International Water Research Alliance Saxony

Regional Climate Modelling

Tasks and objectives

Climate changes have a significant impact on the quality and quantity of water resources. This is particularly true for hydrologically sensitive regions. Inadequate water quality is one of the main problems that may affect the social welfare and economic development in expanding industrial areas of developing countries or emerging countries (like Ukraine).
Sustainable solutions to water problems that based on the integrated water resources management approach (IWRM) must take into account the influence of future climate changes on water resources. Successful IWRM, in hydrologically sensitive regions, requires robust as possible regional climate projections. Global climate projections are to coarse in their horizontal resolution.
The main objective for the IWAS model-region Eastern Europe (Ukraine, Poland, Belarus) is the projection of regional climate scenarios until the year 2100. The results of the climate scenarios are provided for each working group for the development of regional future scenarios and further impact analysis. But also the implementation of an appropriate regional climate model and thus the development of a methodology for downscaling of global climate projections itself is an important part of the task.


Dynamic downscaling is based on numerical modelling of atmospheric processes on a regional scale. A regional grid with a higher spatial resolution is embedded (nesting) in the coarse grid of a global climate model (GCM). The output of the global climate model serves as external driver at the boundaries of the regional grid.

The Regional Climate Model CCLM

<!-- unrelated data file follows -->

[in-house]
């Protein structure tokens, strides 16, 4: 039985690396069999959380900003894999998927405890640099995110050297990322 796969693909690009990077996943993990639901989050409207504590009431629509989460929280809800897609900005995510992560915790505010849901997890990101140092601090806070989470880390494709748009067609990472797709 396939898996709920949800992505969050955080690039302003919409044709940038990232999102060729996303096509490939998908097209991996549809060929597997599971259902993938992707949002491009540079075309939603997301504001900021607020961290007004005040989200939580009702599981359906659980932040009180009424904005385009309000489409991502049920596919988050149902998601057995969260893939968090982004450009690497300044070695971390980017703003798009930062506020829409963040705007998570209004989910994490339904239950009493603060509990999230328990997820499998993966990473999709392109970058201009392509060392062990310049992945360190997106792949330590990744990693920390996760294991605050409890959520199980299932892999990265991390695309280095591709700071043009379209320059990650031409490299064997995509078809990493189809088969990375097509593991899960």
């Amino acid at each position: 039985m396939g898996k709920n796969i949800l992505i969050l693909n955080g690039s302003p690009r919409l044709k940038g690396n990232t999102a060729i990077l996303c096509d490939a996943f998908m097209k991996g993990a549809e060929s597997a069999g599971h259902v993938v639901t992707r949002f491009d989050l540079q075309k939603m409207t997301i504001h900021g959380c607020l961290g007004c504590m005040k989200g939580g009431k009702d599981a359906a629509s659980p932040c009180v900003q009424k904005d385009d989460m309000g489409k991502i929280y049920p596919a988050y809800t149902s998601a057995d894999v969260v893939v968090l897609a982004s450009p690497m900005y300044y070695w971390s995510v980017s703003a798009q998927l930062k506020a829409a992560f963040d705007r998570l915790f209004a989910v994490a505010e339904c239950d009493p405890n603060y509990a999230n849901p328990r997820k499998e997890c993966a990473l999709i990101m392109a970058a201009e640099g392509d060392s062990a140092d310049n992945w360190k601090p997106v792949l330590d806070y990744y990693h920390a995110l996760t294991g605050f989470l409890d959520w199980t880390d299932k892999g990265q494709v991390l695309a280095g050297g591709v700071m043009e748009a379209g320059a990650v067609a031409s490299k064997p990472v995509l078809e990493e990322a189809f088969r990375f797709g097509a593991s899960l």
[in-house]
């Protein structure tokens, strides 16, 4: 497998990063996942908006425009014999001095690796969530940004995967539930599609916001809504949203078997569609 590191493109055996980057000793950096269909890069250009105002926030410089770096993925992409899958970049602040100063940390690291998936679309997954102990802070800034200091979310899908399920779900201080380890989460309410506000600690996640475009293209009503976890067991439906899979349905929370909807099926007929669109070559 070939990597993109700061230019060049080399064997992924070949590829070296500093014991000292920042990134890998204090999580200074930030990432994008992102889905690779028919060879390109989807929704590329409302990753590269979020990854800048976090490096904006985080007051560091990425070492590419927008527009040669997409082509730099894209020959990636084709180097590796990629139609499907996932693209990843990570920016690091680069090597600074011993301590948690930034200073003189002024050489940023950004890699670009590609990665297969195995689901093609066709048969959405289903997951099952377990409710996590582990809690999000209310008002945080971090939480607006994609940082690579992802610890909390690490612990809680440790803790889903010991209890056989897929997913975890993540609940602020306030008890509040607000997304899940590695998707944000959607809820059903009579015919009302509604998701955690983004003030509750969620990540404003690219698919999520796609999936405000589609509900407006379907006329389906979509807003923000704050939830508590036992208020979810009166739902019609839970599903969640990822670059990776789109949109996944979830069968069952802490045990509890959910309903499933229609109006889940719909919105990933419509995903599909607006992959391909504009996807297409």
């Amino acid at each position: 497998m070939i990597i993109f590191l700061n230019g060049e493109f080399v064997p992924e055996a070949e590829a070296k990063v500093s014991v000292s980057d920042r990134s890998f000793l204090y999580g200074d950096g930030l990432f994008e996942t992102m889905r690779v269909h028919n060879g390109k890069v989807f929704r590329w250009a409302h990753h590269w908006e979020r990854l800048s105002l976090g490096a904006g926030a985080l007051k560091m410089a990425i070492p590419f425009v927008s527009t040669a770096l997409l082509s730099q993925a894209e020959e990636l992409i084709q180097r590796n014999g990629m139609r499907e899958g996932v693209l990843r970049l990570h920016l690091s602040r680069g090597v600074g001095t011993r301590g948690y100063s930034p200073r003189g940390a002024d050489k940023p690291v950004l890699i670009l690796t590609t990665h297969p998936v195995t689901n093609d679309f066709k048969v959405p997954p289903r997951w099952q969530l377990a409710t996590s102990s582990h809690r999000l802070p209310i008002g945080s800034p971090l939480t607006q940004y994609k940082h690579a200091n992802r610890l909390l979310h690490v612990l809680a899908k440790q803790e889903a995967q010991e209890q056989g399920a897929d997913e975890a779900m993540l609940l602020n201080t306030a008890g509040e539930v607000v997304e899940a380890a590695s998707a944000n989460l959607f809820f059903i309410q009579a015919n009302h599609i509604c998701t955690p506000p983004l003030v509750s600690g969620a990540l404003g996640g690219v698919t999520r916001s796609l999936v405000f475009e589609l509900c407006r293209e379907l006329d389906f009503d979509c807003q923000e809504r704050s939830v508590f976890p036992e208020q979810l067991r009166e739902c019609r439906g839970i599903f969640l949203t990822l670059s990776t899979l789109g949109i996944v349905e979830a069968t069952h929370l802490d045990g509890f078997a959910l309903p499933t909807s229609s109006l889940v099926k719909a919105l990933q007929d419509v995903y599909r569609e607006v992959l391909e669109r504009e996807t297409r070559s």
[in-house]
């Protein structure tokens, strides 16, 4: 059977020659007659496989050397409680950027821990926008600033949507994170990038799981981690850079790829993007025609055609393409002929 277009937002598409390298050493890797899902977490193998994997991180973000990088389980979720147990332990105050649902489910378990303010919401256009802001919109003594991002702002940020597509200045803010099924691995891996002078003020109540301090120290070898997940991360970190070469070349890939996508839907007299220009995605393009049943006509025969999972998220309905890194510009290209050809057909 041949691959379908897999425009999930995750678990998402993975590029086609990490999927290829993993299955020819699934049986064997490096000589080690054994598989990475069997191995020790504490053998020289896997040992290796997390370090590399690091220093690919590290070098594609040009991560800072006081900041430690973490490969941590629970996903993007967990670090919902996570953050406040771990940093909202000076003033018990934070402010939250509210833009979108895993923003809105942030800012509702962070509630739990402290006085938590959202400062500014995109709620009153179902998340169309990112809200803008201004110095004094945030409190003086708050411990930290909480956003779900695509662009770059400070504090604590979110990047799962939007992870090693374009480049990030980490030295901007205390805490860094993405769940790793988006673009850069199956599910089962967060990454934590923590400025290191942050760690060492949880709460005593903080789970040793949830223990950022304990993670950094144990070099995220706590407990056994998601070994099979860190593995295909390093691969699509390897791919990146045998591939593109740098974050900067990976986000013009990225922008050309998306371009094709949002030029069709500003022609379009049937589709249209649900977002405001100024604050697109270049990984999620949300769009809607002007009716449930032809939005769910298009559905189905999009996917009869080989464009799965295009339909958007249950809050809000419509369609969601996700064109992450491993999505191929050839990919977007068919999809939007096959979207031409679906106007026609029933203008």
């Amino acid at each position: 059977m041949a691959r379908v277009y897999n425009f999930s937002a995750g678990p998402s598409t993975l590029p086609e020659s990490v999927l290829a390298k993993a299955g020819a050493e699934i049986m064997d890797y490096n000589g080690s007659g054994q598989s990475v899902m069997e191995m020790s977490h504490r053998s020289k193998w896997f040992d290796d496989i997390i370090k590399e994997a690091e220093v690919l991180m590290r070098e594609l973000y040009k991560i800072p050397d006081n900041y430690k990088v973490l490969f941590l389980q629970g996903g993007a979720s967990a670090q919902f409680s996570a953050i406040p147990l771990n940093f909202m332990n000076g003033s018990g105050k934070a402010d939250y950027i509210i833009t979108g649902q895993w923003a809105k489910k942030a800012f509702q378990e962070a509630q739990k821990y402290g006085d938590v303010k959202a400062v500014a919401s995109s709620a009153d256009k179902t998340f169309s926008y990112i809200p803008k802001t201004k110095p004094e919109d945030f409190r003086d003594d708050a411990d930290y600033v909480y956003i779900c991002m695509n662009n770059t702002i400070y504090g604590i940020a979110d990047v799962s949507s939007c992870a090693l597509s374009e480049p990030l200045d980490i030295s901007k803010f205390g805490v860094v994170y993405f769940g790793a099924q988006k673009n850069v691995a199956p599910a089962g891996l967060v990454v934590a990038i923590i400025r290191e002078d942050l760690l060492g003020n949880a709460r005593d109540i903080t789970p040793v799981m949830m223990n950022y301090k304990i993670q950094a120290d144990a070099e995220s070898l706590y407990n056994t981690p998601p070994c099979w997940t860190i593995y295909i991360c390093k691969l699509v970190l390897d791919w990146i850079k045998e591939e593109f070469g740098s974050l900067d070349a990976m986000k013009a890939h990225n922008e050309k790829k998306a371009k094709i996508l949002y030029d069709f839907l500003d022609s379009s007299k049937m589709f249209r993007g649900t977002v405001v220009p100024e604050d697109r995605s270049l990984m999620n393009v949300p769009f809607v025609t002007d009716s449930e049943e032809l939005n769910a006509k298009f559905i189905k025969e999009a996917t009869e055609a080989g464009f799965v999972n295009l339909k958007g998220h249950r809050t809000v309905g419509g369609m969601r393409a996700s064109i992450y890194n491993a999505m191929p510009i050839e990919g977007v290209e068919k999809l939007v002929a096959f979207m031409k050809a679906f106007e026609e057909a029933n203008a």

Dynamical downscaling is performed with the Regional Climate Model (RCM) COSMO Climate Local Model (CCLM) in the IWAS project. CCLM is based on a version of the Local Model (LM), which was developed by the German Weather Service (DWD). It calculates the atmospheric variables on the basis of primitive (in the sense of original) thermo-


hydrodynamic equations describing compressible flow in a moist atmosphere on a regular latitude/ longitude grid with a rotated pole and a terrain following height coordinate. CCLM was designed for applications on the meso-ß (20-200 km) and meso-γ scale (2-20 km). Currently, the model is developed and maintained by the CLM-Community (

Modelling approach

Climate simulations with a high spatial resolution of about 7 km are carried out with CCLM in the model-region Ukraine. The GCM ECHAM5 of MPI Hamburg ( serves as external drive. Due to the high downscaling factor (about 29) a so called double-nesting approach was chosen. CCLM runs in the first step with a spatial resolution of 0.44° (50 km) driven by the GCM ECHAM5. In the second step, a regional grid with a spatial resolution of 0.0625° (7 km) is used, and the results of the first nesting serve as drive. According to the double nesting approach, the CCLM was applied for two different model domains covering a central part of Europe for the first nesting and parts of Poland, Belarus, and the Ukraine for the second nesting (Fig. 1). Table 1 lists characteristic model settings for this study.

The Western Bug catchment within the two model domains and the respective evaluation areas

Fig. 1: The Western Bug catchment (shaded area) within the two model domains (M1) and (M2) and the respective evaluation areas (E1) and (E2)

Table 1: Model configuration

Modell Parameter 1. Nesting 2. Nesting
Grid resolution 0.44° 0.0625°
Number of grid points 51 x 47 135 x 107